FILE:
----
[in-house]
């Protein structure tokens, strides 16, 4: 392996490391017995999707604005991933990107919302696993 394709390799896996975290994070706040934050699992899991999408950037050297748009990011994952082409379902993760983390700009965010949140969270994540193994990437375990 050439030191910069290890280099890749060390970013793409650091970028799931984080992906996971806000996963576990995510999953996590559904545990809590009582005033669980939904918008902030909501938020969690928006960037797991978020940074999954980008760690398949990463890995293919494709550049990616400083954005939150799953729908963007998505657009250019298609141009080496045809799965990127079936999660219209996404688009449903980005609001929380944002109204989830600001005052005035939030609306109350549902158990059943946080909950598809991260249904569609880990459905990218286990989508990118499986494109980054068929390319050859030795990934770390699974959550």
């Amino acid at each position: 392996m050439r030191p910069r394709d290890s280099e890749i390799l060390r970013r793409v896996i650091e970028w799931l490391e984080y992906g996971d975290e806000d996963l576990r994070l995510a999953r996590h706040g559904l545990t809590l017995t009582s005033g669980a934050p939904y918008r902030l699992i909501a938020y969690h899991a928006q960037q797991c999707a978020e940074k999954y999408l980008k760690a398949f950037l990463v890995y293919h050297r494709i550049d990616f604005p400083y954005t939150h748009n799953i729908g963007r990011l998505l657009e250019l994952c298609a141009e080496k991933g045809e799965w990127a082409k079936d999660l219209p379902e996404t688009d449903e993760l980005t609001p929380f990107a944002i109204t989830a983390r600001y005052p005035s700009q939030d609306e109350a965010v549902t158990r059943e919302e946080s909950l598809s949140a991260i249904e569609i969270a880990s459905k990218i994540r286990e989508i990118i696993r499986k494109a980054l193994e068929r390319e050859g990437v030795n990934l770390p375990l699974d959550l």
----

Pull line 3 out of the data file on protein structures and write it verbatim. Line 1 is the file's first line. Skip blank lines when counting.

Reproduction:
């Amino acid at each position: 392996m050439r030191p910069r394709d290890s280099e890749i390799l060390r970013r793409v896996i650091e970028w799931l490391e984080y992906g996971d975290e806000d996963l576990r994070l995510a999953r996590h706040g559904l545990t809590l017995t009582s005033g669980a934050p939904y918008r902030l699992i909501a938020y969690h899991a928006q960037q797991c999707a978020e940074k999954y999408l980008k760690a398949f950037l990463v890995y293919h050297r494709i550049d990616f604005p400083y954005t939150h748009n799953i729908g963007r990011l998505l657009e250019l994952c298609a141009e080496k991933g045809e799965w990127a082409k079936d999660l219209p379902e996404t688009d449903e993760l980005t609001p929380f990107a944002i109204t989830a983390r600001y005052p005035s700009q939030d609306e109350a965010v549902t158990r059943e919302e946080s909950l598809s949140a991260i249904e569609i969270a880990s459905k990218i994540r286990e989508i990118i696993r499986k494109a980054l193994e068929r390319e050859g990437v030795n990934l770390p375990l699974d959550l």